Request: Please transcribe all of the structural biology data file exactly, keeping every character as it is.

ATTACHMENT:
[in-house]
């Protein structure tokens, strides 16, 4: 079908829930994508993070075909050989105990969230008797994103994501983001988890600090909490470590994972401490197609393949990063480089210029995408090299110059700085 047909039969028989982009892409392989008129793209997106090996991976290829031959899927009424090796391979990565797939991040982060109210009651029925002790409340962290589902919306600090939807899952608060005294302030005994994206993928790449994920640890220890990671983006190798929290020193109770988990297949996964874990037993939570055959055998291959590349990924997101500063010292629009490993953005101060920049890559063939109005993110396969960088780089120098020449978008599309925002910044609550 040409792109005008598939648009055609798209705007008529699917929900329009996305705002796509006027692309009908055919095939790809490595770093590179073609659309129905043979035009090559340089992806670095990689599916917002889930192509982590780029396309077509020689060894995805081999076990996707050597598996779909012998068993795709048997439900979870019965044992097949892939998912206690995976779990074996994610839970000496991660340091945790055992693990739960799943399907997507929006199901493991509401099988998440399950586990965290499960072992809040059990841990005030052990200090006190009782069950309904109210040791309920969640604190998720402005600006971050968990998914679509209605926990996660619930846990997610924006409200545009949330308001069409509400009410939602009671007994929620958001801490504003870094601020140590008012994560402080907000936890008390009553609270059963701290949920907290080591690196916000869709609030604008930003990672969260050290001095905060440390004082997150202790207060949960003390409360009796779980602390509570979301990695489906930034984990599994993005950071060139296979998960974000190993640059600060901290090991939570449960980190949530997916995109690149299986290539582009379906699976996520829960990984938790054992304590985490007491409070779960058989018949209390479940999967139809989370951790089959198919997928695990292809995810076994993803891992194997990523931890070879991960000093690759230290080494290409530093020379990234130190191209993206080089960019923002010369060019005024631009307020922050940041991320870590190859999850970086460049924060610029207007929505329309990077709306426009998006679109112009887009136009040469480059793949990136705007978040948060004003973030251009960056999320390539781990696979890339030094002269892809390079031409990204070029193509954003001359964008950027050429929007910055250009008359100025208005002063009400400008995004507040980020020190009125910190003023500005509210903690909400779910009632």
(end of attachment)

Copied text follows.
[in-house]
């Protein structure tokens, strides 16, 4: 079908829930994508993070075909050989105990969230008797994103994501983001988890600090909490470590994972401490197609393949990063480089210029995408090299110059700085 047909039969028989982009892409392989008129793209997106090996991976290829031959899927009424090796391979990565797939991040982060109210009651029925002790409340962290589902919306600090939807899952608060005294302030005994994206993928790449994920640890220890990671983006190798929290020193109770988990297949996964874990037993939570055959055998291959590349990924997101500063010292629009490993953005101060920049890559063939109005993110396969960088780089120098020449978008599309925002910044609550 040409792109005008598939648009055609798209705007008529699917929900329009996305705002796509006027692309009908055919095939790809490595770093590179073609659309129905043979035009090559340089992806670095990689599916917002889930192509982590780029396309077509020689060894995805081999076990996707050597598996779909012998068993795709048997439900979870019965044992097949892939998912206690995976779990074996994610839970000496991660340091945790055992693990739960799943399907997507929006199901493991509401099988998440399950586990965290499960072992809040059990841990005030052990200090006190009782069950309904109210040791309920969640604190998720402005600006971050968990998914679509209605926990996660619930846990997610924006409200545009949330308001069409509400009410939602009671007994929620958001801490504003870094601020140590008012994560402080907000936890008390009553609270059963701290949920907290080591690196916000869709609030604008930003990672969260050290001095905060440390004082997150202790207060949960003390409360009796779980602390509570979301990695489906930034984990599994993005950071060139296979998960974000190993640059600060901290090991939570449960980190949530997916995109690149299986290539582009379906699976996520829960990984938790054992304590985490007491409070779960058989018949209390479940999967139809989370951790089959198919997928695990292809995810076994993803891992194997990523931890070879991960000093690759230290080494290409530093020379990234130190191209993206080089960019923002010369060019005024631009307020922050940041991320870590190859999850970086460049924060610029207007929505329309990077709306426009998006679109112009887009136009040469480059793949990136705007978040948060004003973030251009960056999320390539781990696979890339030094002269892809390079031409990204070029193509954003001359964008950027050429929007910055250009008359100025208005002063009400400008995004507040980020020190009125910190003023500005509210903690909400779910009632």